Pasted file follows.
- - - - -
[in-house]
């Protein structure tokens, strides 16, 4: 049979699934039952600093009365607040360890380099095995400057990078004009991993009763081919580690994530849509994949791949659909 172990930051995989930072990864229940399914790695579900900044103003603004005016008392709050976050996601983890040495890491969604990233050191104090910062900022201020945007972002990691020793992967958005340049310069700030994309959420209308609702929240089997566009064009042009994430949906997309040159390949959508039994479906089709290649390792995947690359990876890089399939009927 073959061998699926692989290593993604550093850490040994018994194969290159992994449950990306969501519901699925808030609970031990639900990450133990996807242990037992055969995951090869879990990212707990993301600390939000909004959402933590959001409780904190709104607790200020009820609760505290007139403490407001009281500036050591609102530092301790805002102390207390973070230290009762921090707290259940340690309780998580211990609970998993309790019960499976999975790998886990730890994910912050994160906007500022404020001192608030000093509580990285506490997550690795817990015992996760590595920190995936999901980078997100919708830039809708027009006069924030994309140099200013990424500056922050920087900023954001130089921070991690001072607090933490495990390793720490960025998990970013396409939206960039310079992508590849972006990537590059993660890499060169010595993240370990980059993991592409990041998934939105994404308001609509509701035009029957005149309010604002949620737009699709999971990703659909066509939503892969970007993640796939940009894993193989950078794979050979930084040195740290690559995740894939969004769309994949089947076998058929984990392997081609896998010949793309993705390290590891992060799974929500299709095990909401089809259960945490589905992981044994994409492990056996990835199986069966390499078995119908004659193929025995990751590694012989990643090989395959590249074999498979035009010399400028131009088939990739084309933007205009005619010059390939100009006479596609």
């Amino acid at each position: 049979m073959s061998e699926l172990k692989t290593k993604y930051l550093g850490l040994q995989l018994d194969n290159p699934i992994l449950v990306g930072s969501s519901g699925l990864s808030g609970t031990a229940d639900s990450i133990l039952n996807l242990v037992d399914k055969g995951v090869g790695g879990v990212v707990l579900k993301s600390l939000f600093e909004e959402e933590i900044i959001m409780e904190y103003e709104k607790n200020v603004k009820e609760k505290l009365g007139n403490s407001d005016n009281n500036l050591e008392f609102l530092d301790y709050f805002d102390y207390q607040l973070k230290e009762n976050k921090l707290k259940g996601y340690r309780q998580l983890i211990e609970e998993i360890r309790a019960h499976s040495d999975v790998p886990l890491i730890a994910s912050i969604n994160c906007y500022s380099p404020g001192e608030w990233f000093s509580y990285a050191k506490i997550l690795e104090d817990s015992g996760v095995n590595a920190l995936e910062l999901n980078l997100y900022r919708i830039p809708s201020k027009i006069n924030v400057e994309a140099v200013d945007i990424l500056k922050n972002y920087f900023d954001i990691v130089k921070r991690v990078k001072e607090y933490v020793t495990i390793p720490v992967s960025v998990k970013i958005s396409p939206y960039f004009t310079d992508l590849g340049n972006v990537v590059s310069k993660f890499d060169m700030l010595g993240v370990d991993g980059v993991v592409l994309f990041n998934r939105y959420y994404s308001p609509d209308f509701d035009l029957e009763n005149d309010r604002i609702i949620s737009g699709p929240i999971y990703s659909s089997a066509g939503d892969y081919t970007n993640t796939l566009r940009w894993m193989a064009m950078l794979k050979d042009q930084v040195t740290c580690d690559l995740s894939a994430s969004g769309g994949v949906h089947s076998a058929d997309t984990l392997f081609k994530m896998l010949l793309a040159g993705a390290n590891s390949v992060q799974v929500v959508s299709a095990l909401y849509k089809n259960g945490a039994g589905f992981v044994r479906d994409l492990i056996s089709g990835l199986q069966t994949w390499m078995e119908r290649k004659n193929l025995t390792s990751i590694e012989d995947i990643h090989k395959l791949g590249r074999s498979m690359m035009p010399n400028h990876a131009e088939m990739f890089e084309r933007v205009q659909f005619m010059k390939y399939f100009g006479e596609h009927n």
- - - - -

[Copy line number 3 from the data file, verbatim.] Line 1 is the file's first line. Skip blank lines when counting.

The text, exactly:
């Amino acid at each position: 049979m073959s061998e699926l172990k692989t290593k993604y930051l550093g850490l040994q995989l018994d194969n290159p699934i992994l449950v990306g930072s969501s519901g699925l990864s808030g609970t031990a229940d639900s990450i133990l039952n996807l242990v037992d399914k055969g995951v090869g790695g879990v990212v707990l579900k993301s600390l939000f600093e909004e959402e933590i900044i959001m409780e904190y103003e709104k607790n200020v603004k009820e609760k505290l009365g007139n403490s407001d005016n009281n500036l050591e008392f609102l530092d301790y709050f805002d102390y207390q607040l973070k230290e009762n976050k921090l707290k259940g996601y340690r309780q998580l983890i211990e609970e998993i360890r309790a019960h499976s040495d999975v790998p886990l890491i730890a994910s912050i969604n994160c906007y500022s380099p404020g001192e608030w990233f000093s509580y990285a050191k506490i997550l690795e104090d817990s015992g996760v095995n590595a920190l995936e910062l999901n980078l997100y900022r919708i830039p809708s201020k027009i006069n924030v400057e994309a140099v200013d945007i990424l500056k922050n972002y920087f900023d954001i990691v130089k921070r991690v990078k001072e607090y933490v020793t495990i390793p720490v992967s960025v998990k970013i958005s396409p939206y960039f004009t310079d992508l590849g340049n972006v990537v590059s310069k993660f890499d060169m700030l010595g993240v370990d991993g980059v993991v592409l994309f990041n998934r939105y959420y994404s308001p609509d209308f509701d035009l029957e009763n005149d309010r604002i609702i949620s737009g699709p929240i999971y990703s659909s089997a066509g939503d892969y081919t970007n993640t796939l566009r940009w894993m193989a064009m950078l794979k050979d042009q930084v040195t740290c580690d690559l995740s894939a994430s969004g769309g994949v949906h089947s076998a058929d997309t984990l392997f081609k994530m896998l010949l793309a040159g993705a390290n590891s390949v992060q799974v929500v959508s299709a095990l909401y849509k089809n259960g945490a039994g589905f992981v044994r479906d994409l492990i056996s089709g990835l199986q069966t994949w390499m078995e119908r290649k004659n193929l025995t390792s990751i590694e012989d995947i990643h090989k395959l791949g590249r074999s498979m690359m035009p010399n400028h990876a131009e088939m990739f890089e084309r933007v205009q659909f005619m010059k390939y399939f100009g006479e596609h009927n």